Scientists say the Greenland ice sheet is losing about 7 billion cubic feet of ice a year. Now, they are just finally beginning to uncover some reasons why its been shrinking.
HELHEIM GLACIER, Greenland
Suddenly and without warning, the gigantic river of ice sped up, causing it to spit icebergs ever faster into the ocean off southeastern Greenland.
The Helheim Glacier nearly doubled its speed in just a few years, flowing through a rift in the barren coastal mountains at a stunning 100 feet per day.
Alarm bells rang as the pattern was repeated by glaciers across Greenland: Was the island's vast ice sheet, a frozen water reservoir that could raise the sea level 20 feet if disgorged, in danger of collapse?
Half a decade later, there's a little bit of good news — and a lot of uncertainty.
"It does seem that the very rapid speeds were only sustained for a short period of time, although none of these glaciers have returned to the 'normal' flow speeds yet," says Gordon Hamilton, a glaciologist from the University of Maine who's clocked Helheim's rapid advance using GPS receivers on site since 2005.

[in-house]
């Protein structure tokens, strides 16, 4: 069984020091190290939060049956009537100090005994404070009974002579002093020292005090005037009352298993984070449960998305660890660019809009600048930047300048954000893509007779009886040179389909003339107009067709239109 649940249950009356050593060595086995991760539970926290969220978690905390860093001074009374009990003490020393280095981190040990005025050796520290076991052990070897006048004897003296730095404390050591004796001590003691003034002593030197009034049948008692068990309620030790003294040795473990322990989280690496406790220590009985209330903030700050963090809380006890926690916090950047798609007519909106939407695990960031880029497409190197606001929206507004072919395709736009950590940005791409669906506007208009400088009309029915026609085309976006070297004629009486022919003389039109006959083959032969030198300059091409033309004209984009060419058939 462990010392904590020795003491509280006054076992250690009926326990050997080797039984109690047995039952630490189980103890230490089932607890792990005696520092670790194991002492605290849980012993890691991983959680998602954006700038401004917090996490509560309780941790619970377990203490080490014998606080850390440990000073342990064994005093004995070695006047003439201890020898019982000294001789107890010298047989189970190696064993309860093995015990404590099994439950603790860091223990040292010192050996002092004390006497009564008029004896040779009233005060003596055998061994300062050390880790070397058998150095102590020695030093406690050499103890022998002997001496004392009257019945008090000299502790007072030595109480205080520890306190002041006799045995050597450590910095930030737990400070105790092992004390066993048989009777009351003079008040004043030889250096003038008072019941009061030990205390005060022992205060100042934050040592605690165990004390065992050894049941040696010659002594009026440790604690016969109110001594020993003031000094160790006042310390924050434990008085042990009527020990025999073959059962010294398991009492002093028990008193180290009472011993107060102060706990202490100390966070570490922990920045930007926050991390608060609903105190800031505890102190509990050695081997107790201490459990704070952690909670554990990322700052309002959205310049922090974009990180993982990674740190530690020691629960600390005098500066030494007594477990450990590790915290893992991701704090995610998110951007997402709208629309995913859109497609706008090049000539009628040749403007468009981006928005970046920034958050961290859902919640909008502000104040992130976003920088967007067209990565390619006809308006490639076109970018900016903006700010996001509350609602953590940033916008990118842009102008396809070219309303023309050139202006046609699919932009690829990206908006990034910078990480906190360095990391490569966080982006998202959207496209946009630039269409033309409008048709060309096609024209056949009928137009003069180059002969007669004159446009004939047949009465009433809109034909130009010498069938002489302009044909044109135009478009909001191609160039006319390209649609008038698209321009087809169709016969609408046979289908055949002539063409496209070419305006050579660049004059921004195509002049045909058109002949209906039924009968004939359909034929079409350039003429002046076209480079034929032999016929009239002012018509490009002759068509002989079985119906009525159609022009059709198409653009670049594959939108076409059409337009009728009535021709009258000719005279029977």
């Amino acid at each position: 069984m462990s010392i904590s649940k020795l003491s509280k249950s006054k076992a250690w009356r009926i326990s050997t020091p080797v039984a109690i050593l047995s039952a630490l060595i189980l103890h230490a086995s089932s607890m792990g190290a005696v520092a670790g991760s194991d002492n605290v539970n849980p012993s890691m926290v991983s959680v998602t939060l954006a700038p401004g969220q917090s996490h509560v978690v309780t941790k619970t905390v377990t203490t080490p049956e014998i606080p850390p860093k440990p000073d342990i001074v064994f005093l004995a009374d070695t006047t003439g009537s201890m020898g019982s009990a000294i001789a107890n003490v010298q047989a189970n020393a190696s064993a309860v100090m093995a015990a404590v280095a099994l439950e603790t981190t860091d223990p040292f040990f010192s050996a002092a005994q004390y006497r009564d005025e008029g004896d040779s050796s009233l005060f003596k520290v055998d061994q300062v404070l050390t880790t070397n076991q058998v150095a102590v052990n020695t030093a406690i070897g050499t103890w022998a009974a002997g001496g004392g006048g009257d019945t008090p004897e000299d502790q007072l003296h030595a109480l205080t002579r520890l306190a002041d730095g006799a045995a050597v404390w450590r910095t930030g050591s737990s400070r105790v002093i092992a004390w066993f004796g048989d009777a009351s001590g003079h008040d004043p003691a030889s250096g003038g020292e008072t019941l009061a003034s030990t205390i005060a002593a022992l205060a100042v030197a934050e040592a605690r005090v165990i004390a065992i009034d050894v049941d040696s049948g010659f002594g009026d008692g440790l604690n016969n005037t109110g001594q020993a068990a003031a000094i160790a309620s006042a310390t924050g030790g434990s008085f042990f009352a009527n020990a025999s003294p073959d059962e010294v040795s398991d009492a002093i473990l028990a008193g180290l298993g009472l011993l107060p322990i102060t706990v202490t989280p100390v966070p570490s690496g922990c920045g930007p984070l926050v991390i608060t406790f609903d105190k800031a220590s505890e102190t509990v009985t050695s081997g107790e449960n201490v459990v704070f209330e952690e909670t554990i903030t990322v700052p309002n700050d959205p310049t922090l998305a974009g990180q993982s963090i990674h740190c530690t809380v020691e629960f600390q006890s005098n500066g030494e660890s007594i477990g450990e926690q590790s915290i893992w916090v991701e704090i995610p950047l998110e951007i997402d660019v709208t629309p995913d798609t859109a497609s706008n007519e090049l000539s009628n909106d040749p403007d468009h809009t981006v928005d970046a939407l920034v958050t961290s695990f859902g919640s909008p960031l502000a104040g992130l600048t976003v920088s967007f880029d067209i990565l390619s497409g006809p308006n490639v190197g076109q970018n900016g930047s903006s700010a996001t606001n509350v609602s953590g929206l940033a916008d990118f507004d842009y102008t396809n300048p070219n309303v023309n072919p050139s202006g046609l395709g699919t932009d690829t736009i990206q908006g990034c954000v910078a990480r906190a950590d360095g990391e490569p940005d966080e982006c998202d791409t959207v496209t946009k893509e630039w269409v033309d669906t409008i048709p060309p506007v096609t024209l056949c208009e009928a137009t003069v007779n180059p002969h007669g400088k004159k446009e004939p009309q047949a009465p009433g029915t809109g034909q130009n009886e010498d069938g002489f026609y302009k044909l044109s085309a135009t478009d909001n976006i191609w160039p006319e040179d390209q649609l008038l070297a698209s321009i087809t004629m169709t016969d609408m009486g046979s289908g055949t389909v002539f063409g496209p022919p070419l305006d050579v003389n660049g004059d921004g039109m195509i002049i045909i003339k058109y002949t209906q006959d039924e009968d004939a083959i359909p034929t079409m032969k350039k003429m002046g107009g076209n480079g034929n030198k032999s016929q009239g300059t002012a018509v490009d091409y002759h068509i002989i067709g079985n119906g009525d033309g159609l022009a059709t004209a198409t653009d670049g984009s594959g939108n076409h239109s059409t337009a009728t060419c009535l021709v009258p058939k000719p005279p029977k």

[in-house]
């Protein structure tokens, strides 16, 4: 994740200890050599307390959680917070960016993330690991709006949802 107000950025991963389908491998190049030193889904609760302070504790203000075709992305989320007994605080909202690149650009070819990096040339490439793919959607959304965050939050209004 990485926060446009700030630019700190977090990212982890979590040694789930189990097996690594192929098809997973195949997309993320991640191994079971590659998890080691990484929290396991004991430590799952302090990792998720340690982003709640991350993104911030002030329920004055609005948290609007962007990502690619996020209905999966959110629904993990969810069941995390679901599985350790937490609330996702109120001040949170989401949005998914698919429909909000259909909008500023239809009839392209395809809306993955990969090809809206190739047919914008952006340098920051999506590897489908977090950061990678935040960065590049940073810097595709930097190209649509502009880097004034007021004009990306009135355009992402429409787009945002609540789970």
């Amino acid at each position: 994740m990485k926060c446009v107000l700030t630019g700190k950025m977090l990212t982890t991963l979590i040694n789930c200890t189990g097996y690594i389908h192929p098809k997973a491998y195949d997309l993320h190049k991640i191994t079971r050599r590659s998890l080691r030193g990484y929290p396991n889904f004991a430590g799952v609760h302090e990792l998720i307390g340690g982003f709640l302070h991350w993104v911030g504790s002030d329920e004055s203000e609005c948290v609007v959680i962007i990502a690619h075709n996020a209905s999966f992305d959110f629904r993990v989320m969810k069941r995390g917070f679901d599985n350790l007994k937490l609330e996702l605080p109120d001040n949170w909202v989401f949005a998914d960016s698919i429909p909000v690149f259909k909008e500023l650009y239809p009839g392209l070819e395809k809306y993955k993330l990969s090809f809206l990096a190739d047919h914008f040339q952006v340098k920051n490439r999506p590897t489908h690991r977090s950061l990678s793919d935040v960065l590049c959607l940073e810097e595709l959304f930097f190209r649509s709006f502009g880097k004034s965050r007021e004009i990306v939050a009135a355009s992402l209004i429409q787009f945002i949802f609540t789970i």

Understanding why Greenland's glaciers accelerated so abruptly in the first half of the decade — and whether they are now slowing down — is crucial to the larger question of how fast sea levels will rise as the planet warms.
The issue has gained urgency as scientists rush to supply their latest findings in time for negotiations on a new global climate pact, set for December in Copenhagen.
Scientists say the Greenland ice sheet, which is up to 2 miles thick and covers an area almost the size of Mexico, is losing about 7 billion cubic feet of ice a year — the equivalent of 80,000 Olympic-sized swimming pools.
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